Victor Shoup, New York University
All of the mathematics required beyond basic calculus is developed “from scratch.” Moreover, the book generally alternates between “theory” and “applications”: one or two chapters on a particular set of purely mathematical concepts are followed by one or two chapters on algorithms and applications; the mathematics provides the theoretical underpinnings for the applications, while the applications both motivate and illustrate the mathematics. Of course, this dichotomy between theory and applications is not perfectly maintained: the chapters that focus mainly on applications include the development of some of the mathematics that is specific to a particular application, and very occasionally, some of the chapters that focus mainly on mathematics include a discussion of related algorithmic ideas as well.
Alan Doerr, University of Massachusetts Lowell
Kenneth Levasseur, University of Massachusetts Lowell
In writing this book, care was taken to use language and examples that gradually wean students from a simpleminded mechanical approach andmove them toward mathematical maturity. We also recognize that many students who hesitate to ask for help from an instructor need a readable text, and we have tried to anticipate the questions that go unasked.
Douglas S. Shafer, University of North Carolina
Zhiyi Zhang, University of North Carolina
In many introductory level courses today, teachers are challenged with the task of fitting in all of the core concepts of the course in a limited period of time. The Introductory Statistics teacher is no stranger to this challenge. To add to the difficulty, many textbooks contain an overabundance of material, which not only results in the need for further streamlining, but also in intimidated students. Shafer and Zhang wrote Introductory Statistics by using their vast teaching experience to present a complete look at introductory statistics topics while keeping in mind a realistic expectation with respect to course duration and students' maturity level.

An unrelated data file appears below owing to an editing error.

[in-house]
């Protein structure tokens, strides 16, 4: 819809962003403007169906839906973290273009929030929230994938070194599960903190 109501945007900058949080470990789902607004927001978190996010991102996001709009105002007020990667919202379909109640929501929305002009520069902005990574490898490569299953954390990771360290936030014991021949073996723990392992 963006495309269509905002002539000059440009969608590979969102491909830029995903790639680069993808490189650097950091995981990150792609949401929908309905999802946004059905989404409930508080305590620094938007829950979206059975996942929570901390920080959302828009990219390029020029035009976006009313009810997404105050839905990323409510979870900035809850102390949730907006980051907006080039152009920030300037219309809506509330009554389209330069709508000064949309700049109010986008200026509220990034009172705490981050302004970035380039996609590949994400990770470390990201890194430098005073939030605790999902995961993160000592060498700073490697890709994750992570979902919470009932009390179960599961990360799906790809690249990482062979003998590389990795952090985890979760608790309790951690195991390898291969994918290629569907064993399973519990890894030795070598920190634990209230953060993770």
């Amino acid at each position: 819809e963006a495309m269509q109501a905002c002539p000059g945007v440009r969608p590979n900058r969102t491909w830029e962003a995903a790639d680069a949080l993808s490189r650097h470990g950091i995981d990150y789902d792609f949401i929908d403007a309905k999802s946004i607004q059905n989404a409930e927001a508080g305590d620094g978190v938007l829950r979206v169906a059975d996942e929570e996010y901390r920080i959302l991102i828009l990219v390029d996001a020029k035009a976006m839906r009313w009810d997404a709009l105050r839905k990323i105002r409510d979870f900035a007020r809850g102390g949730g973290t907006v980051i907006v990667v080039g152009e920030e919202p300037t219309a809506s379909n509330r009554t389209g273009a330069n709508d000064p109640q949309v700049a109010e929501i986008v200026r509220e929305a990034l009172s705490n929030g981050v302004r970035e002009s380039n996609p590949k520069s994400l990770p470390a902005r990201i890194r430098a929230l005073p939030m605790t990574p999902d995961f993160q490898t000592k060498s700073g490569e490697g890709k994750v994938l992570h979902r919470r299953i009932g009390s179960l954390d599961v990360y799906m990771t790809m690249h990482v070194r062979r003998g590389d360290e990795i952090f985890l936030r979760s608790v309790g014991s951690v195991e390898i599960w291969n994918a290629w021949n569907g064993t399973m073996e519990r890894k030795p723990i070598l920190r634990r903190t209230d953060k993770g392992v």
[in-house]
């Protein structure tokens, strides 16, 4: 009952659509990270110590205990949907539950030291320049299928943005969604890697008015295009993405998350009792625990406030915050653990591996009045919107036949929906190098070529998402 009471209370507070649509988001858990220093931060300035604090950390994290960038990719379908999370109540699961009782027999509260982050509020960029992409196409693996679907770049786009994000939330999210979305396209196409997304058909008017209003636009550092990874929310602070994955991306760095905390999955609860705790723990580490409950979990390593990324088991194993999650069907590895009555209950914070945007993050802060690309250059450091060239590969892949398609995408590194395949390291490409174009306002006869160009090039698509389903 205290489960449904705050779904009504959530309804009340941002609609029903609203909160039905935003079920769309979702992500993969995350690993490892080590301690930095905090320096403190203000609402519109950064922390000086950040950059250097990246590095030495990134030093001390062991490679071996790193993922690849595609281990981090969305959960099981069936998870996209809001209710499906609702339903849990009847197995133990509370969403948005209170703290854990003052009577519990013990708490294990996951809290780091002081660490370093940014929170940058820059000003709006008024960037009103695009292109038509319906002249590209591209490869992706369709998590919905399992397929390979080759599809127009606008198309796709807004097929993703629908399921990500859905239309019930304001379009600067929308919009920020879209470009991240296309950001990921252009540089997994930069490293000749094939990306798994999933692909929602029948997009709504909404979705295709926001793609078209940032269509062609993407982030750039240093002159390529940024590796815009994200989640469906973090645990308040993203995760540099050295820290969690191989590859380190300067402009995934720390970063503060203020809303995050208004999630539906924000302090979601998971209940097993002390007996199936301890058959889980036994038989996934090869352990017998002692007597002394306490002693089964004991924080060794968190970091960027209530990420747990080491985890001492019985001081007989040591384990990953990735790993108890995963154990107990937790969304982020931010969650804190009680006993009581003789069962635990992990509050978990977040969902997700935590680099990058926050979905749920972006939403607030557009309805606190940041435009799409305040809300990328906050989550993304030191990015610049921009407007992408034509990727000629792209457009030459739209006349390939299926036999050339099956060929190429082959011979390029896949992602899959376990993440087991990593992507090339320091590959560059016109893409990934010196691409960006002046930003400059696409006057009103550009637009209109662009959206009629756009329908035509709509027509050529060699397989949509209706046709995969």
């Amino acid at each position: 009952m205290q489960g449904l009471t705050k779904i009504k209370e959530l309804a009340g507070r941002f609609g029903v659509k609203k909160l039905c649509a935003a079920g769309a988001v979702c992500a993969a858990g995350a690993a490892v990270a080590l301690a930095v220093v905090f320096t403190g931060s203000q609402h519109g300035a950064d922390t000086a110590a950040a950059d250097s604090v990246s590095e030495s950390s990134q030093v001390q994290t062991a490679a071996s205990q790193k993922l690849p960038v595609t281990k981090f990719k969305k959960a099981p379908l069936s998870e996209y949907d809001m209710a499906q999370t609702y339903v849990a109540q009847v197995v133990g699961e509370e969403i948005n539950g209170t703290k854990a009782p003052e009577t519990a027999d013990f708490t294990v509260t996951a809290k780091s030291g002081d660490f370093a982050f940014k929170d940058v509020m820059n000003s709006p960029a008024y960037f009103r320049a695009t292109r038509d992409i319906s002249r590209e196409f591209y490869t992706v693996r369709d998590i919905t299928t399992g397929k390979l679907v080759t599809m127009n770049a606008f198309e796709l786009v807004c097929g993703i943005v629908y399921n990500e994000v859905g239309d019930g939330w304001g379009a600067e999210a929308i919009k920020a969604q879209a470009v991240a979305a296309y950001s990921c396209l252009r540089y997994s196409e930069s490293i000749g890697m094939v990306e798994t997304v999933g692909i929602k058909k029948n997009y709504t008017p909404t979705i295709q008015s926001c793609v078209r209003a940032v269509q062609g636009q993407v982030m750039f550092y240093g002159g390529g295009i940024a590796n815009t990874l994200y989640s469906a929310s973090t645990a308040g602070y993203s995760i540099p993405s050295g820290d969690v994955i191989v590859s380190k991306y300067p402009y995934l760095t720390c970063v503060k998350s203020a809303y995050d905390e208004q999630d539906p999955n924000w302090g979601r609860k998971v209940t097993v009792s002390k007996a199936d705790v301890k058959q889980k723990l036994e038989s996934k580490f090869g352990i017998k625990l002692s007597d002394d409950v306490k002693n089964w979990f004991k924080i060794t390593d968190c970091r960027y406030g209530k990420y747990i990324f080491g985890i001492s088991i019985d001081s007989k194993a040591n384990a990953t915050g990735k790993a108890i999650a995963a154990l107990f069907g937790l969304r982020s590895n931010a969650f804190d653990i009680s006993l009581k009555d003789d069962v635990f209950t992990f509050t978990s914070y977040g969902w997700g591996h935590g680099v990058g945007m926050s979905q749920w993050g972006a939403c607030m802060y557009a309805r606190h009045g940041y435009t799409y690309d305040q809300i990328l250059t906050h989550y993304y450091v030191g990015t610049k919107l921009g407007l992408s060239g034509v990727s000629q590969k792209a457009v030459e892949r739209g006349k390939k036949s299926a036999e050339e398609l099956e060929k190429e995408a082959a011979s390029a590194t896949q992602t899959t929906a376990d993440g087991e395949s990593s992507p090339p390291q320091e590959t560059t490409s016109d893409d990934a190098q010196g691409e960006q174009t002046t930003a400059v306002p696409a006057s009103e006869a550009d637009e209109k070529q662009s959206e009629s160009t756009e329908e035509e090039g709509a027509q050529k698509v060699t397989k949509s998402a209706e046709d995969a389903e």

Jirí Lebl, Oklahoma State University
This free online textbook (e-book in webspeak) is a one semester course in basic analysis. This book started its life as my lecture notes for Math 444 at the University of Illinois at Urbana-Champaign (UIUC) in the fall semester of 2009, and was later enhanced to teach Math 521 at University of Wisconsin-Madison (UW-Madison). A prerequisite for the course is a basic proof course. It should be possible to use the book for both a basic course for students who do not necessarily wish to go to graduate school, but also as a first semester of a more advanced course that also covers topics such as metric spaces.
David M. Diez, Harvard School of Public Health
Christopher D. Barr, Harvard School of Public Health
Mine Cetinkaya-Rundel, Duke University
OpenIntro Statistics 3rd Edition strives to be a complete introductory textbook of the highest caliber. Its core derives from the classic notions of statistics education and is extended by recent innovations. The textbook meets high quality standards and has been used at Princeton, Vanderbilt, UMass Amherst, and many other schools. We look forward to expanding the reach of the project and working with teachers from all colleges and schools. The chapters of this book are as follows: